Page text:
Chicago Bulls forward Nikola Mirotic is expected to be out at least a month as he recovers from the facial injuries he suffered in a fight with teammate Bobby Portis. His return to the Bulls' lineup, though, may be in question -- and not because of his health.
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According to Vincent Goodwill of NBCSportsChicago.com and K.C. Johnson of the Chicago Tribune, Mirotic -- depending on who is reporting the story -- could be willing to waive his no-trade clause. According to both reports, the Bulls are facing a decision of whether to keep either Portis or Mirotic (but not both of them).
Mirotic prefers a trade out of Chicago—which won’t be available to the Bulls until mid-January at the earliest because he was a free agent this summer—and is willing to waive his no-trade clause to do so, sources tell NBCSportsChicago.com.
It’s been described by one source as “one of them has to go” and the Bulls are aware of the tenuous situation. Mirotic agreed to a two-year contract with the Bulls on the eve of training camp, with the second year being a team option.
Several teammates have reached out to Mirotic following his concussion and he has talked to Robin Lopez along with Hoiberg but it’s clear he has no intention of returning to the status quo whenever he does recover.
The Bulls have talked to at least one team about Portis, sources tell NBCSportsChicago.com and that activity promises to continue over the next few days.
The Bulls have until Oct 31 to pick up Portis’ team option for next season and if they move him, one would think the team that acquires Portis would like to make that decision as opposed to it being made for them.
According to Johnson, the trade request may not be as firm, but it is still on the table for Mirotic:
First, coach Fred Hoiberg said Mirotic didn't get cleared via the league's concussion protocol after visiting a specialist on Wednesday.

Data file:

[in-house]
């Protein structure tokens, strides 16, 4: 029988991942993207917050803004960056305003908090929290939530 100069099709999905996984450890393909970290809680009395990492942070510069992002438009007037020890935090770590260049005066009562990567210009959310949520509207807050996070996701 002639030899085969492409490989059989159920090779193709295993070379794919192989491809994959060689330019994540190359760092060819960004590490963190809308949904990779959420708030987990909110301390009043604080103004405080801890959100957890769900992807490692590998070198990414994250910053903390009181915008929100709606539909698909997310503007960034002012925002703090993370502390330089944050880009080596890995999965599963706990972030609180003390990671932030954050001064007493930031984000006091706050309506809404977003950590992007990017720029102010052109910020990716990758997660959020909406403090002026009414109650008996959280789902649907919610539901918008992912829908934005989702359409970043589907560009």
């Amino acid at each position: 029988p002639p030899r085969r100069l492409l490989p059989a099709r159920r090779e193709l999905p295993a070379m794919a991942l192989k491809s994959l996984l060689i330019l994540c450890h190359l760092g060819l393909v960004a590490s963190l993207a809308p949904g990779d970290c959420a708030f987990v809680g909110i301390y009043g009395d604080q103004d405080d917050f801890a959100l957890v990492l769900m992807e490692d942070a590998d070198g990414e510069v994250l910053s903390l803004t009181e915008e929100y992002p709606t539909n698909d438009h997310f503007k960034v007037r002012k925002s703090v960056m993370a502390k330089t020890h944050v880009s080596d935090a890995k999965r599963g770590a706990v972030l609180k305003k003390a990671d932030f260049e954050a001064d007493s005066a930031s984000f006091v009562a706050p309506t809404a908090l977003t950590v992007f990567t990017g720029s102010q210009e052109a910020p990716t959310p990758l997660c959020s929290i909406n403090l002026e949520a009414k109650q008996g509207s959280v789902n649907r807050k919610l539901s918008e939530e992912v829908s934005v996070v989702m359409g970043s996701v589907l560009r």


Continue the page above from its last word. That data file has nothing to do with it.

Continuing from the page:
Then, sources said Mirotic's camp has made clear to management that Mirotic wouldn't veto a trade, a change of heart for the forward who long has professed his and his family's desire to remain in Chicago. Mirotic has the right to veto a trade because the two-year, $27 million deal he signed in restricted free agency has a team option on the second year.
Whatever happens, this development speaks to the widespread belief surrounding the situation that Mirotic and Portis can't co-exist moving forward. In fact, one source said the situation is playing out toward a "me or him" trade demand.
Mirotic can't be traded until Jan. 15.
Management long has appreciated Portis' work ethic and commitment to team, displayed again as he held a leadership role in the team's offseason program. Mirotic, meanwhile, didn't play for the Spanish national team or do much at the Bulls' practice facility other than shoot and lift — bulking up to 260 pounds — because he didn't have a contract.
Given that the team has publicly stated the desire to build a hardworking culture with young, hungry players, there is some thought that Portis better fits that direction. Either way, Lauri Markkanen projects to be the long-term starter — if not the short-term one as well.
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